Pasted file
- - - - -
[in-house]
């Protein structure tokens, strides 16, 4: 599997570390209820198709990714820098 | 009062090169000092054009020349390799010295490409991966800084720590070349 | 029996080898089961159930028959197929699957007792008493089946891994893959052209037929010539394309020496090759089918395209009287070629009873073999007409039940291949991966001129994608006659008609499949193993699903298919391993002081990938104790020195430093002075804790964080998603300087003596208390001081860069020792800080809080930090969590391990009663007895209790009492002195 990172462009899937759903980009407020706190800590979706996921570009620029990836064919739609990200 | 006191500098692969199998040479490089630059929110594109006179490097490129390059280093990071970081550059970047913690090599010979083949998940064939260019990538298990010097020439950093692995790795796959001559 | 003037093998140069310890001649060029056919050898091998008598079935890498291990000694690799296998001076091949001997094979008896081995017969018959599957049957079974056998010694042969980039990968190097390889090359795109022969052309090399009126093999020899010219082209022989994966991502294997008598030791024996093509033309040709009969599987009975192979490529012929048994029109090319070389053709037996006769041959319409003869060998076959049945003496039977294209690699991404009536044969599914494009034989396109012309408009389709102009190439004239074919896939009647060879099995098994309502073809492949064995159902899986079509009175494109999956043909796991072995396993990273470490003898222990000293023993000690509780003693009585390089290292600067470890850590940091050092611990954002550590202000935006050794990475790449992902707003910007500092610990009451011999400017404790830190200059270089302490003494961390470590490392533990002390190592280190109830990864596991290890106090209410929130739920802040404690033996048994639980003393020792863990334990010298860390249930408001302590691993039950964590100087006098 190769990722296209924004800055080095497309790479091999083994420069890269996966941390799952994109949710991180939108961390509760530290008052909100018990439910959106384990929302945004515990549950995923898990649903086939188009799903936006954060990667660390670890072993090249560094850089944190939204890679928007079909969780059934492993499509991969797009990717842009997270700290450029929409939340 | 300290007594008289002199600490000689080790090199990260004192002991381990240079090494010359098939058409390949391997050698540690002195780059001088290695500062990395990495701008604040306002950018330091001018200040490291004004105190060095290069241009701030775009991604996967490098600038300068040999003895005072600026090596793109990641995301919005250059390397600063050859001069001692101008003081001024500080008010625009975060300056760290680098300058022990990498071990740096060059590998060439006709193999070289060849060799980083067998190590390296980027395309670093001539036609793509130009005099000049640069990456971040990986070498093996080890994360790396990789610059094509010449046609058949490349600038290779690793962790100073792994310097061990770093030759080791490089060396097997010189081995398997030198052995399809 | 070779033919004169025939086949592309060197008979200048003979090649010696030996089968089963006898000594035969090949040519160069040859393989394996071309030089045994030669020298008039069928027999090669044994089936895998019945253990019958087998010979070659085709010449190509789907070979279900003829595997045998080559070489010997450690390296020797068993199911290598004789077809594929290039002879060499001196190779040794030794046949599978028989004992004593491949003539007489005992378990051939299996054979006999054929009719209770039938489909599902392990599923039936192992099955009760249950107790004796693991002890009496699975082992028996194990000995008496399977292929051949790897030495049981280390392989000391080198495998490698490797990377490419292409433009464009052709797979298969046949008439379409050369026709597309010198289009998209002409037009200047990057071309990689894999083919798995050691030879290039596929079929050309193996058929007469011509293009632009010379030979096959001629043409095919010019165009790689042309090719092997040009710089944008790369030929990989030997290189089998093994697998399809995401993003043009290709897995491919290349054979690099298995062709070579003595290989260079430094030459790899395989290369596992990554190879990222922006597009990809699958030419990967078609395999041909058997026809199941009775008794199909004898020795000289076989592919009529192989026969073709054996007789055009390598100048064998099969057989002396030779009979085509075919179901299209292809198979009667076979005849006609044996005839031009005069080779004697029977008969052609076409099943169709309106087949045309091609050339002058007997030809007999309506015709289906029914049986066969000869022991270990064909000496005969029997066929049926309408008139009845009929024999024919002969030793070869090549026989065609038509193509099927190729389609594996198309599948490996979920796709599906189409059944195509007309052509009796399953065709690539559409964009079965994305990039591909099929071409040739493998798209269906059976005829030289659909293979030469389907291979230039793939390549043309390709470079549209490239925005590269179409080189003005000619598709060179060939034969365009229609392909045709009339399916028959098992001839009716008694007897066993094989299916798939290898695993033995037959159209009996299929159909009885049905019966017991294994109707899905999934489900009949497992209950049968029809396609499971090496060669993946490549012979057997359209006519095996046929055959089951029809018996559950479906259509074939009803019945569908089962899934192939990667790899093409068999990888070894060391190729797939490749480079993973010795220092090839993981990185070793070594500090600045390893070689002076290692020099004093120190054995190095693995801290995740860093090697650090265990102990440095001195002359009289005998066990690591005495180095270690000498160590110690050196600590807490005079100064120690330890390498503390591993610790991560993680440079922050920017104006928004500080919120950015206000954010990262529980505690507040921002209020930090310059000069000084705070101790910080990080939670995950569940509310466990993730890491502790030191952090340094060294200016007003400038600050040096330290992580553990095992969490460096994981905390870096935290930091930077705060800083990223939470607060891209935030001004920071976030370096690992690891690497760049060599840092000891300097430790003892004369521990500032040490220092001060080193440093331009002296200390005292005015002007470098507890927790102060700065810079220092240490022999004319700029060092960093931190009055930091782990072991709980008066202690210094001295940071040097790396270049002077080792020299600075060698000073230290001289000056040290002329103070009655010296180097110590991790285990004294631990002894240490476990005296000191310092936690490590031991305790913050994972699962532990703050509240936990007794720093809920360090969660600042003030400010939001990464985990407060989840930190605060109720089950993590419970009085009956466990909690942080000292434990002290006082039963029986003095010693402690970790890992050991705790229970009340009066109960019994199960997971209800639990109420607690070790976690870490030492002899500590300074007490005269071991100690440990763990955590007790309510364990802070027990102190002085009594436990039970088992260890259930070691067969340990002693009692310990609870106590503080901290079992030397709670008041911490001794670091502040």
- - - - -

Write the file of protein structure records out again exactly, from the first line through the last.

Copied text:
[in-house]
């Protein structure tokens, strides 16, 4: 599997570390209820198709990714820098 | 009062090169000092054009020349390799010295490409991966800084720590070349 | 029996080898089961159930028959197929699957007792008493089946891994893959052209037929010539394309020496090759089918395209009287070629009873073999007409039940291949991966001129994608006659008609499949193993699903298919391993002081990938104790020195430093002075804790964080998603300087003596208390001081860069020792800080809080930090969590391990009663007895209790009492002195 990172462009899937759903980009407020706190800590979706996921570009620029990836064919739609990200 | 006191500098692969199998040479490089630059929110594109006179490097490129390059280093990071970081550059970047913690090599010979083949998940064939260019990538298990010097020439950093692995790795796959001559 | 003037093998140069310890001649060029056919050898091998008598079935890498291990000694690799296998001076091949001997094979008896081995017969018959599957049957079974056998010694042969980039990968190097390889090359795109022969052309090399009126093999020899010219082209022989994966991502294997008598030791024996093509033309040709009969599987009975192979490529012929048994029109090319070389053709037996006769041959319409003869060998076959049945003496039977294209690699991404009536044969599914494009034989396109012309408009389709102009190439004239074919896939009647060879099995098994309502073809492949064995159902899986079509009175494109999956043909796991072995396993990273470490003898222990000293023993000690509780003693009585390089290292600067470890850590940091050092611990954002550590202000935006050794990475790449992902707003910007500092610990009451011999400017404790830190200059270089302490003494961390470590490392533990002390190592280190109830990864596991290890106090209410929130739920802040404690033996048994639980003393020792863990334990010298860390249930408001302590691993039950964590100087006098 190769990722296209924004800055080095497309790479091999083994420069890269996966941390799952994109949710991180939108961390509760530290008052909100018990439910959106384990929302945004515990549950995923898990649903086939188009799903936006954060990667660390670890072993090249560094850089944190939204890679928007079909969780059934492993499509991969797009990717842009997270700290450029929409939340 | 300290007594008289002199600490000689080790090199990260004192002991381990240079090494010359098939058409390949391997050698540690002195780059001088290695500062990395990495701008604040306002950018330091001018200040490291004004105190060095290069241009701030775009991604996967490098600038300068040999003895005072600026090596793109990641995301919005250059390397600063050859001069001692101008003081001024500080008010625009975060300056760290680098300058022990990498071990740096060059590998060439006709193999070289060849060799980083067998190590390296980027395309670093001539036609793509130009005099000049640069990456971040990986070498093996080890994360790396990789610059094509010449046609058949490349600038290779690793962790100073792994310097061990770093030759080791490089060396097997010189081995398997030198052995399809 | 070779033919004169025939086949592309060197008979200048003979090649010696030996089968089963006898000594035969090949040519160069040859393989394996071309030089045994030669020298008039069928027999090669044994089936895998019945253990019958087998010979070659085709010449190509789907070979279900003829595997045998080559070489010997450690390296020797068993199911290598004789077809594929290039002879060499001196190779040794030794046949599978028989004992004593491949003539007489005992378990051939299996054979006999054929009719209770039938489909599902392990599923039936192992099955009760249950107790004796693991002890009496699975082992028996194990000995008496399977292929051949790897030495049981280390392989000391080198495998490698490797990377490419292409433009464009052709797979298969046949008439379409050369026709597309010198289009998209002409037009200047990057071309990689894999083919798995050691030879290039596929079929050309193996058929007469011509293009632009010379030979096959001629043409095919010019165009790689042309090719092997040009710089944008790369030929990989030997290189089998093994697998399809995401993003043009290709897995491919290349054979690099298995062709070579003595290989260079430094030459790899395989290369596992990554190879990222922006597009990809699958030419990967078609395999041909058997026809199941009775008794199909004898020795000289076989592919009529192989026969073709054996007789055009390598100048064998099969057989002396030779009979085509075919179901299209292809198979009667076979005849006609044996005839031009005069080779004697029977008969052609076409099943169709309106087949045309091609050339002058007997030809007999309506015709289906029914049986066969000869022991270990064909000496005969029997066929049926309408008139009845009929024999024919002969030793070869090549026989065609038509193509099927190729389609594996198309599948490996979920796709599906189409059944195509007309052509009796399953065709690539559409964009079965994305990039591909099929071409040739493998798209269906059976005829030289659909293979030469389907291979230039793939390549043309390709470079549209490239925005590269179409080189003005000619598709060179060939034969365009229609392909045709009339399916028959098992001839009716008694007897066993094989299916798939290898695993033995037959159209009996299929159909009885049905019966017991294994109707899905999934489900009949497992209950049968029809396609499971090496060669993946490549012979057997359209006519095996046929055959089951029809018996559950479906259509074939009803019945569908089962899934192939990667790899093409068999990888070894060391190729797939490749480079993973010795220092090839993981990185070793070594500090600045390893070689002076290692020099004093120190054995190095693995801290995740860093090697650090265990102990440095001195002359009289005998066990690591005495180095270690000498160590110690050196600590807490005079100064120690330890390498503390591993610790991560993680440079922050920017104006928004500080919120950015206000954010990262529980505690507040921002209020930090310059000069000084705070101790910080990080939670995950569940509310466990993730890491502790030191952090340094060294200016007003400038600050040096330290992580553990095992969490460096994981905390870096935290930091930077705060800083990223939470607060891209935030001004920071976030370096690992690891690497760049060599840092000891300097430790003892004369521990500032040490220092001060080193440093331009002296200390005292005015002007470098507890927790102060700065810079220092240490022999004319700029060092960093931190009055930091782990072991709980008066202690210094001295940071040097790396270049002077080792020299600075060698000073230290001289000056040290002329103070009655010296180097110590991790285990004294631990002894240490476990005296000191310092936690490590031991305790913050994972699962532990703050509240936990007794720093809920360090969660600042003030400010939001990464985990407060989840930190605060109720089950993590419970009085009956466990909690942080000292434990002290006082039963029986003095010693402690970790890992050991705790229970009340009066109960019994199960997971209800639990109420607690070790976690870490030492002899500590300074007490005269071991100690440990763990955590007790309510364990802070027990102190002085009594436990039970088992260890259930070691067969340990002693009692310990609870106590503080901290079992030397709670008041911490001794670091502040």